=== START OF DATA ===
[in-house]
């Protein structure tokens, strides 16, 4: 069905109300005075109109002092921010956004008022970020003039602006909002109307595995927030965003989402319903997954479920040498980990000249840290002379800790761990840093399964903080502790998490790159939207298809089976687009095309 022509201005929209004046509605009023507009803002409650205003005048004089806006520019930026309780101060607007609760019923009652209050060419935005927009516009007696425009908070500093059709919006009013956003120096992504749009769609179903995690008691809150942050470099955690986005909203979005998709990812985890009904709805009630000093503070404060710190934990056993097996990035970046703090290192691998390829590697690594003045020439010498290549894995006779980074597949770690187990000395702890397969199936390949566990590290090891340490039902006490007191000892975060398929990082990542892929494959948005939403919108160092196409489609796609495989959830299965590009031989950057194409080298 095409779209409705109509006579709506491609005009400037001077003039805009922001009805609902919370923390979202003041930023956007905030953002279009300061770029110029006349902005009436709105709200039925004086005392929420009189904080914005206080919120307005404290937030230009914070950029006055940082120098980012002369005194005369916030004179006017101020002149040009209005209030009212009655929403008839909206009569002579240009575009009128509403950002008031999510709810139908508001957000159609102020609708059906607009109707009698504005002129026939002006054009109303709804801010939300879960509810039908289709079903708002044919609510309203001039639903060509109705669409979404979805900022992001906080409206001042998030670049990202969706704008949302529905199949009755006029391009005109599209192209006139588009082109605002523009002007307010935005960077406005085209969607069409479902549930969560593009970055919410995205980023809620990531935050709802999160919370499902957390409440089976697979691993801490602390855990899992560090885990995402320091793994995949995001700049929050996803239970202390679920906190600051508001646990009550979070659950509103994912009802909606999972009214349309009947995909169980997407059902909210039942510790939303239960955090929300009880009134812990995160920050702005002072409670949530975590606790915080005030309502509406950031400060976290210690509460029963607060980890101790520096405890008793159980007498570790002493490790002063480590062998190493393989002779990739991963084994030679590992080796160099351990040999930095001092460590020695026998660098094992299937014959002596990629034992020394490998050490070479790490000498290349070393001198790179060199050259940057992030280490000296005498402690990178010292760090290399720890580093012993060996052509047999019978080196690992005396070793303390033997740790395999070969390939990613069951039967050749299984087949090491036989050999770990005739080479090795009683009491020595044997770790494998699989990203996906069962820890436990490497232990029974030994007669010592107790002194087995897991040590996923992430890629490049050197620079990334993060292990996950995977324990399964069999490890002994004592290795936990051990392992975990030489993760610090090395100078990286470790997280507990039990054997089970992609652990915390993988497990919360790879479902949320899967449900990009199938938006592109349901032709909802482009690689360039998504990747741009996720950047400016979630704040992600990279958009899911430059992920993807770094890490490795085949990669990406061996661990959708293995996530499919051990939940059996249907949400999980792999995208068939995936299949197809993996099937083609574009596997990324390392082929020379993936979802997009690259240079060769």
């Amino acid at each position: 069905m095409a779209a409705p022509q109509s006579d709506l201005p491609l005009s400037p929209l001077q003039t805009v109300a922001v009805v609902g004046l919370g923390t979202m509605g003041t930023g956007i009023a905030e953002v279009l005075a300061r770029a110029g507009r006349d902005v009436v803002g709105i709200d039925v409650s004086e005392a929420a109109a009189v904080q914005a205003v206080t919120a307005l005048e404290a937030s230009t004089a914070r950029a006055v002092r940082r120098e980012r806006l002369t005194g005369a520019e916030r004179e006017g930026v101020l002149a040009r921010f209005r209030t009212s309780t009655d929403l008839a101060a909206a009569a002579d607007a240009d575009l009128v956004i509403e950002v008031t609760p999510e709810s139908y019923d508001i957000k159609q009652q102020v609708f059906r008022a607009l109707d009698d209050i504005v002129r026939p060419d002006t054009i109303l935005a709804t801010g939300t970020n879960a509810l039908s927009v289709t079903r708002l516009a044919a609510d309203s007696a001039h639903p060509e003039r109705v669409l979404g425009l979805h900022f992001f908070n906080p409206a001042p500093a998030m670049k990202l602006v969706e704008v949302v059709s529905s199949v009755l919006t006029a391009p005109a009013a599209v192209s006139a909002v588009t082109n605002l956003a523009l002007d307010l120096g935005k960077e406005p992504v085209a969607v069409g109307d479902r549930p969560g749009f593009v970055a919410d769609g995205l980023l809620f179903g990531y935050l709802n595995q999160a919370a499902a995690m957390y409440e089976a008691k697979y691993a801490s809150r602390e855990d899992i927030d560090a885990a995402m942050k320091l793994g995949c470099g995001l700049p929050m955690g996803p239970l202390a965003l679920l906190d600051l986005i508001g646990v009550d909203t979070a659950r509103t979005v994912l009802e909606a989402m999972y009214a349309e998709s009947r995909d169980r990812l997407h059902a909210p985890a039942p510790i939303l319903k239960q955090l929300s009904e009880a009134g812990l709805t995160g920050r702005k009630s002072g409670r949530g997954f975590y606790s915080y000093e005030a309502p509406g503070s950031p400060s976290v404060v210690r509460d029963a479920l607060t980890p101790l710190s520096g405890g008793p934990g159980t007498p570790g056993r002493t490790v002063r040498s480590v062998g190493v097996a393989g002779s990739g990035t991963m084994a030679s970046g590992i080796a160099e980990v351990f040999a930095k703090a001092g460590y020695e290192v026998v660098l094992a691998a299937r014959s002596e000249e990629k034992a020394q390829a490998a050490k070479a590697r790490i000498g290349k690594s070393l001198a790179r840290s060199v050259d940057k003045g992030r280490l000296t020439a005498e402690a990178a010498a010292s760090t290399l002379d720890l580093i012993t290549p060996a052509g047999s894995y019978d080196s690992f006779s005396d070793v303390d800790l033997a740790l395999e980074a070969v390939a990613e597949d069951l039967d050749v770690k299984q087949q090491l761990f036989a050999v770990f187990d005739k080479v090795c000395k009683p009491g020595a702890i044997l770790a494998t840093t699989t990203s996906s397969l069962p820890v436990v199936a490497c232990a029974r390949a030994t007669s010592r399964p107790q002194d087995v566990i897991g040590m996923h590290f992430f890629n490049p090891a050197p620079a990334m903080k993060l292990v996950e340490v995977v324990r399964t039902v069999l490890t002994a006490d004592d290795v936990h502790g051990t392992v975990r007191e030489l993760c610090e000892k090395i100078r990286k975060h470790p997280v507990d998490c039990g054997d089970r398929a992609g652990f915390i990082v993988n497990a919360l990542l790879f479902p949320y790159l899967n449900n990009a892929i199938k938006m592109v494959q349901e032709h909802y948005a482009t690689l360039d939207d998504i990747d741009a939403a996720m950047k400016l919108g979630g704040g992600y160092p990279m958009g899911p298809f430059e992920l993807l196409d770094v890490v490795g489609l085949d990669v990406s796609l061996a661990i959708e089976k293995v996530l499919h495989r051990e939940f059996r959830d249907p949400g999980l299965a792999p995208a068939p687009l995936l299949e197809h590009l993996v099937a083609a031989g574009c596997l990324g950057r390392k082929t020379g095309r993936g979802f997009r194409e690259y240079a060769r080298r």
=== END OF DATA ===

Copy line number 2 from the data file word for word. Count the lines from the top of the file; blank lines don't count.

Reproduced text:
């Protein structure tokens, strides 16, 4: 069905109300005075109109002092921010956004008022970020003039602006909002109307595995927030965003989402319903997954479920040498980990000249840290002379800790761990840093399964903080502790998490790159939207298809089976687009095309 022509201005929209004046509605009023507009803002409650205003005048004089806006520019930026309780101060607007609760019923009652209050060419935005927009516009007696425009908070500093059709919006009013956003120096992504749009769609179903995690008691809150942050470099955690986005909203979005998709990812985890009904709805009630000093503070404060710190934990056993097996990035970046703090290192691998390829590697690594003045020439010498290549894995006779980074597949770690187990000395702890397969199936390949566990590290090891340490039902006490007191000892975060398929990082990542892929494959948005939403919108160092196409489609796609495989959830299965590009031989950057194409080298 095409779209409705109509006579709506491609005009400037001077003039805009922001009805609902919370923390979202003041930023956007905030953002279009300061770029110029006349902005009436709105709200039925004086005392929420009189904080914005206080919120307005404290937030230009914070950029006055940082120098980012002369005194005369916030004179006017101020002149040009209005209030009212009655929403008839909206009569002579240009575009009128509403950002008031999510709810139908508001957000159609102020609708059906607009109707009698504005002129026939002006054009109303709804801010939300879960509810039908289709079903708002044919609510309203001039639903060509109705669409979404979805900022992001906080409206001042998030670049990202969706704008949302529905199949009755006029391009005109599209192209006139588009082109605002523009002007307010935005960077406005085209969607069409479902549930969560593009970055919410995205980023809620990531935050709802999160919370499902957390409440089976697979691993801490602390855990899992560090885990995402320091793994995949995001700049929050996803239970202390679920906190600051508001646990009550979070659950509103994912009802909606999972009214349309009947995909169980997407059902909210039942510790939303239960955090929300009880009134812990995160920050702005002072409670949530975590606790915080005030309502509406950031400060976290210690509460029963607060980890101790520096405890008793159980007498570790002493490790002063480590062998190493393989002779990739991963084994030679590992080796160099351990040999930095001092460590020695026998660098094992299937014959002596990629034992020394490998050490070479790490000498290349070393001198790179060199050259940057992030280490000296005498402690990178010292760090290399720890580093012993060996052509047999019978080196690992005396070793303390033997740790395999070969390939990613069951039967050749299984087949090491036989050999770990005739080479090795009683009491020595044997770790494998699989990203996906069962820890436990490497232990029974030994007669010592107790002194087995897991040590996923992430890629490049050197620079990334993060292990996950995977324990399964069999490890002994004592290795936990051990392992975990030489993760610090090395100078990286470790997280507990039990054997089970992609652990915390993988497990919360790879479902949320899967449900990009199938938006592109349901032709909802482009690689360039998504990747741009996720950047400016979630704040992600990279958009899911430059992920993807770094890490490795085949990669990406061996661990959708293995996530499919051990939940059996249907949400999980792999995208068939995936299949197809993996099937083609574009596997990324390392082929020379993936979802997009690259240079060769």